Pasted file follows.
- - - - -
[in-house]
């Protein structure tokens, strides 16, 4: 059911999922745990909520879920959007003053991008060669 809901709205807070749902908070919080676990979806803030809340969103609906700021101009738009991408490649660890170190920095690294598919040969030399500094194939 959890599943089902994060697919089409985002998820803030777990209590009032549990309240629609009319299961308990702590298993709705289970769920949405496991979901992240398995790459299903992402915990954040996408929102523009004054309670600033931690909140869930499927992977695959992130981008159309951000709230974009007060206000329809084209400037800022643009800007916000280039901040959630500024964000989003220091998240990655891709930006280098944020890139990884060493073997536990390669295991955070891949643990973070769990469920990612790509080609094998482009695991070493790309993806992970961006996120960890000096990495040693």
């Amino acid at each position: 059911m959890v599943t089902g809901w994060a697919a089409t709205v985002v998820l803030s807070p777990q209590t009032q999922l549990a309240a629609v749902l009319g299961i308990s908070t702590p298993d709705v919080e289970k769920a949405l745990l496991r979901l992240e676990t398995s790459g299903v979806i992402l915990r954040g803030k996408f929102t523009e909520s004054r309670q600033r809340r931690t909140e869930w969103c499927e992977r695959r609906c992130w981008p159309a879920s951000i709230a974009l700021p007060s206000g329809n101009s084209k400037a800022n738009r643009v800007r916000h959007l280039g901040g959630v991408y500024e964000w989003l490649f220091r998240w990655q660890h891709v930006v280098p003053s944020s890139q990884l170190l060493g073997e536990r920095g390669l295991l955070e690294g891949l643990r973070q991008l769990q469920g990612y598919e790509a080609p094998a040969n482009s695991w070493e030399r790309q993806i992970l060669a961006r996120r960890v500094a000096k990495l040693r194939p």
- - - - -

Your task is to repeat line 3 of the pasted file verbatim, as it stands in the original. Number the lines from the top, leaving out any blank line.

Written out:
């Amino acid at each position: 059911m959890v599943t089902g809901w994060a697919a089409t709205v985002v998820l803030s807070p777990q209590t009032q999922l549990a309240a629609v749902l009319g299961i308990s908070t702590p298993d709705v919080e289970k769920a949405l745990l496991r979901l992240e676990t398995s790459g299903v979806i992402l915990r954040g803030k996408f929102t523009e909520s004054r309670q600033r809340r931690t909140e869930w969103c499927e992977r695959r609906c992130w981008p159309a879920s951000i709230a974009l700021p007060s206000g329809n101009s084209k400037a800022n738009r643009v800007r916000h959007l280039g901040g959630v991408y500024e964000w989003l490649f220091r998240w990655q660890h891709v930006v280098p003053s944020s890139q990884l170190l060493g073997e536990r920095g390669l295991l955070e690294g891949l643990r973070q991008l769990q469920g990612y598919e790509a080609p094998a040969n482009s695991w070493e030399r790309q993806i992970l060669a961006r996120r960890v500094a000096k990495l040693r194939p």